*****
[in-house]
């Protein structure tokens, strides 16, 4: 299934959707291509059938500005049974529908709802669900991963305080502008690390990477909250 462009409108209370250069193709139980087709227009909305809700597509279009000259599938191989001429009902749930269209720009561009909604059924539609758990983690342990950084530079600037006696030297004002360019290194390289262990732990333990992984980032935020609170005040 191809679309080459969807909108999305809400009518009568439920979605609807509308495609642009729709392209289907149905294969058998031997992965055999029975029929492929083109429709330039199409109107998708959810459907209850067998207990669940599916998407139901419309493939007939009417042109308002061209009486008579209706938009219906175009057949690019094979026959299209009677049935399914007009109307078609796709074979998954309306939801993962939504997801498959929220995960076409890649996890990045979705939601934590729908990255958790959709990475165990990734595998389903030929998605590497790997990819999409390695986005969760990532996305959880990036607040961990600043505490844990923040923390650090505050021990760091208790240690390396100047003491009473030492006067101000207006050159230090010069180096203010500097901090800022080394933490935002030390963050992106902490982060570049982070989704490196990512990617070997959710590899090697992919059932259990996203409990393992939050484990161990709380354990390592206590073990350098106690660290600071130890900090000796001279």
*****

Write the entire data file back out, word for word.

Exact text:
[in-house]
């Protein structure tokens, strides 16, 4: 299934959707291509059938500005049974529908709802669900991963305080502008690390990477909250 462009409108209370250069193709139980087709227009909305809700597509279009000259599938191989001429009902749930269209720009561009909604059924539609758990983690342990950084530079600037006696030297004002360019290194390289262990732990333990992984980032935020609170005040 191809679309080459969807909108999305809400009518009568439920979605609807509308495609642009729709392209289907149905294969058998031997992965055999029975029929492929083109429709330039199409109107998708959810459907209850067998207990669940599916998407139901419309493939007939009417042109308002061209009486008579209706938009219906175009057949690019094979026959299209009677049935399914007009109307078609796709074979998954309306939801993962939504997801498959929220995960076409890649996890990045979705939601934590729908990255958790959709990475165990990734595998389903030929998605590497790997990819999409390695986005969760990532996305959880990036607040961990600043505490844990923040923390650090505050021990760091208790240690390396100047003491009473030492006067101000207006050159230090010069180096203010500097901090800022080394933490935002030390963050992106902490982060570049982070989704490196990512990617070997959710590899090697992919059932259990996203409990393992939050484990161990709380354990390592206590073990350098106690660290600071130890900090000796001279």